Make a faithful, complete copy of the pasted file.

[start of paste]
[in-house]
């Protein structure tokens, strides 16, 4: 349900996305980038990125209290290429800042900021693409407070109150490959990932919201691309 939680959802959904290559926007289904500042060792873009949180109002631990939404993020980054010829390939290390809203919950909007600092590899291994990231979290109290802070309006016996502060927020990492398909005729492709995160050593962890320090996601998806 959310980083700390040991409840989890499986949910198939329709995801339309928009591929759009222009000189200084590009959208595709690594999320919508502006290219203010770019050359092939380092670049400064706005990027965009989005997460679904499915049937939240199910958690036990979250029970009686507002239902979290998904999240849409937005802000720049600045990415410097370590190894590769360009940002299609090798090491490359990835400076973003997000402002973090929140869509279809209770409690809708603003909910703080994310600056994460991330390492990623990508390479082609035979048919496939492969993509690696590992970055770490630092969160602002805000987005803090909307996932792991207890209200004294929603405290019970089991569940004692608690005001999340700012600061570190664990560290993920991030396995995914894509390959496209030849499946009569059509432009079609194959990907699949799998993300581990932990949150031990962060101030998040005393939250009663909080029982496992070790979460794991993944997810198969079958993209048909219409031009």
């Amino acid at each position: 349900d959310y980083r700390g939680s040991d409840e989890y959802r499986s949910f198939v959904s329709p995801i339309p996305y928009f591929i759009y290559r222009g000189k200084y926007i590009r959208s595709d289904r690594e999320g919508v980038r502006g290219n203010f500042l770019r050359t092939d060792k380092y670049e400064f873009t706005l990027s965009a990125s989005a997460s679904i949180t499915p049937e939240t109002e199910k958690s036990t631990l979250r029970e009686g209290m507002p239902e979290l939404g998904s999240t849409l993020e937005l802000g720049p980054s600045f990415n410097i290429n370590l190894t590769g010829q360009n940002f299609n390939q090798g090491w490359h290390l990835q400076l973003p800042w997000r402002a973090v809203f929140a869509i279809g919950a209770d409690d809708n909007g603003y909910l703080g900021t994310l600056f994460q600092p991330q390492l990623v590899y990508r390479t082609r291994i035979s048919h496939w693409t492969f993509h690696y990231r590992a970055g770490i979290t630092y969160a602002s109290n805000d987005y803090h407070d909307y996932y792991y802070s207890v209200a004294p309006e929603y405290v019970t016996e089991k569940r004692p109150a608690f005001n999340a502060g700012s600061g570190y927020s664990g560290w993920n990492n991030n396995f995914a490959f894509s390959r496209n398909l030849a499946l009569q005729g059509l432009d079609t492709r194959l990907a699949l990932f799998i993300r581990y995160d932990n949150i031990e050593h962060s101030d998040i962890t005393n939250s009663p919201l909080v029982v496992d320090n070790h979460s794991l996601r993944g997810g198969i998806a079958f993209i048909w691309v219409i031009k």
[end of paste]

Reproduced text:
[in-house]
């Protein structure tokens, strides 16, 4: 349900996305980038990125209290290429800042900021693409407070109150490959990932919201691309 939680959802959904290559926007289904500042060792873009949180109002631990939404993020980054010829390939290390809203919950909007600092590899291994990231979290109290802070309006016996502060927020990492398909005729492709995160050593962890320090996601998806 959310980083700390040991409840989890499986949910198939329709995801339309928009591929759009222009000189200084590009959208595709690594999320919508502006290219203010770019050359092939380092670049400064706005990027965009989005997460679904499915049937939240199910958690036990979250029970009686507002239902979290998904999240849409937005802000720049600045990415410097370590190894590769360009940002299609090798090491490359990835400076973003997000402002973090929140869509279809209770409690809708603003909910703080994310600056994460991330390492990623990508390479082609035979048919496939492969993509690696590992970055770490630092969160602002805000987005803090909307996932792991207890209200004294929603405290019970089991569940004692608690005001999340700012600061570190664990560290993920991030396995995914894509390959496209030849499946009569059509432009079609194959990907699949799998993300581990932990949150031990962060101030998040005393939250009663909080029982496992070790979460794991993944997810198969079958993209048909219409031009």
């Amino acid at each position: 349900d959310y980083r700390g939680s040991d409840e989890y959802r499986s949910f198939v959904s329709p995801i339309p996305y928009f591929i759009y290559r222009g000189k200084y926007i590009r959208s595709d289904r690594e999320g919508v980038r502006g290219n203010f500042l770019r050359t092939d060792k380092y670049e400064f873009t706005l990027s965009a990125s989005a997460s679904i949180t499915p049937e939240t109002e199910k958690s036990t631990l979250r029970e009686g209290m507002p239902e979290l939404g998904s999240t849409l993020e937005l802000g720049p980054s600045f990415n410097i290429n370590l190894t590769g010829q360009n940002f299609n390939q090798g090491w490359h290390l990835q400076l973003p800042w997000r402002a973090v809203f929140a869509i279809g919950a209770d409690d809708n909007g603003y909910l703080g900021t994310l600056f994460q600092p991330q390492l990623v590899y990508r390479t082609r291994i035979s048919h496939w693409t492969f993509h690696y990231r590992a970055g770490i979290t630092y969160a602002s109290n805000d987005y803090h407070d909307y996932y792991y802070s207890v209200a004294p309006e929603y405290v019970t016996e089991k569940r004692p109150a608690f005001n999340a502060g700012s600061g570190y927020s664990g560290w993920n990492n991030n396995f995914a490959f894509s390959r496209n398909l030849a499946l009569q005729g059509l432009d079609t492709r194959l990907a699949l990932f799998i993300r581990y995160d932990n949150i031990e050593h962060s101030d998040i962890t005393n939250s009663p919201l909080v029982v496992d320090n070790h979460s794991l996601r993944g997810g198969i998806a079958f993209i048909w691309v219409i031009k």